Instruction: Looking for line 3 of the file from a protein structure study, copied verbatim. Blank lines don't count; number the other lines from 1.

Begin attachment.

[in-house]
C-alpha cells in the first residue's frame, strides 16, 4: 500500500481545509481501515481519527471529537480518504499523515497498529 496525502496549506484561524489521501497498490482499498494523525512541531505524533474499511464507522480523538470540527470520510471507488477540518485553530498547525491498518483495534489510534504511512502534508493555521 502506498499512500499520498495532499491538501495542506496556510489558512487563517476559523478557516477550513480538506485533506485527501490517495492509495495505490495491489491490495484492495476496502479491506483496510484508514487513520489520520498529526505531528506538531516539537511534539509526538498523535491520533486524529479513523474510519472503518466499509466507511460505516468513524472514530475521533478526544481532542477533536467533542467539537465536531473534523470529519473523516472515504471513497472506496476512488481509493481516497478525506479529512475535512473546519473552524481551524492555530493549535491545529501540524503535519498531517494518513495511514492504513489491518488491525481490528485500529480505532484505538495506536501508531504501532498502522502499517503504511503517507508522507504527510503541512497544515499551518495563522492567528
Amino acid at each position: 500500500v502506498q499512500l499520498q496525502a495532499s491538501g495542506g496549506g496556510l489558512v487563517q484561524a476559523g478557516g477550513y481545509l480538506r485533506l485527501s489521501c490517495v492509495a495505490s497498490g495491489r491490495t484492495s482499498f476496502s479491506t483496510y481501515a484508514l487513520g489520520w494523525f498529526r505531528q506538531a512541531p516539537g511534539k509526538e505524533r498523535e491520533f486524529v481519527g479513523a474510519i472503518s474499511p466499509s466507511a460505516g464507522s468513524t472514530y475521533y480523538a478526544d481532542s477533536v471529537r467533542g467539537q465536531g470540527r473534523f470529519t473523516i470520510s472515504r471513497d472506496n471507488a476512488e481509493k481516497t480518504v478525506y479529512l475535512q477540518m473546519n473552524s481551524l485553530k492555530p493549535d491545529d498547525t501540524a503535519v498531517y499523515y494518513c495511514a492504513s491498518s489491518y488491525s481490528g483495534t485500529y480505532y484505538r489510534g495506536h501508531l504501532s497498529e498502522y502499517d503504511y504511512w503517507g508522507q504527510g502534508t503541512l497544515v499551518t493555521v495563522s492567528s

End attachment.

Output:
Amino acid at each position: 500500500v502506498q499512500l499520498q496525502a495532499s491538501g495542506g496549506g496556510l489558512v487563517q484561524a476559523g478557516g477550513y481545509l480538506r485533506l485527501s489521501c490517495v492509495a495505490s497498490g495491489r491490495t484492495s482499498f476496502s479491506t483496510y481501515a484508514l487513520g489520520w494523525f498529526r505531528q506538531a512541531p516539537g511534539k509526538e505524533r498523535e491520533f486524529v481519527g479513523a474510519i472503518s474499511p466499509s466507511a460505516g464507522s468513524t472514530y475521533y480523538a478526544d481532542s477533536v471529537r467533542g467539537q465536531g470540527r473534523f470529519t473523516i470520510s472515504r471513497d472506496n471507488a476512488e481509493k481516497t480518504v478525506y479529512l475535512q477540518m473546519n473552524s481551524l485553530k492555530p493549535d491545529d498547525t501540524a503535519v498531517y499523515y494518513c495511514a492504513s491498518s489491518y488491525s481490528g483495534t485500529y480505532y484505538r489510534g495506536h501508531l504501532s497498529e498502522y502499517d503504511y504511512w503517507g508522507q504527510g502534508t503541512l497544515v499551518t493555521v495563522s492567528s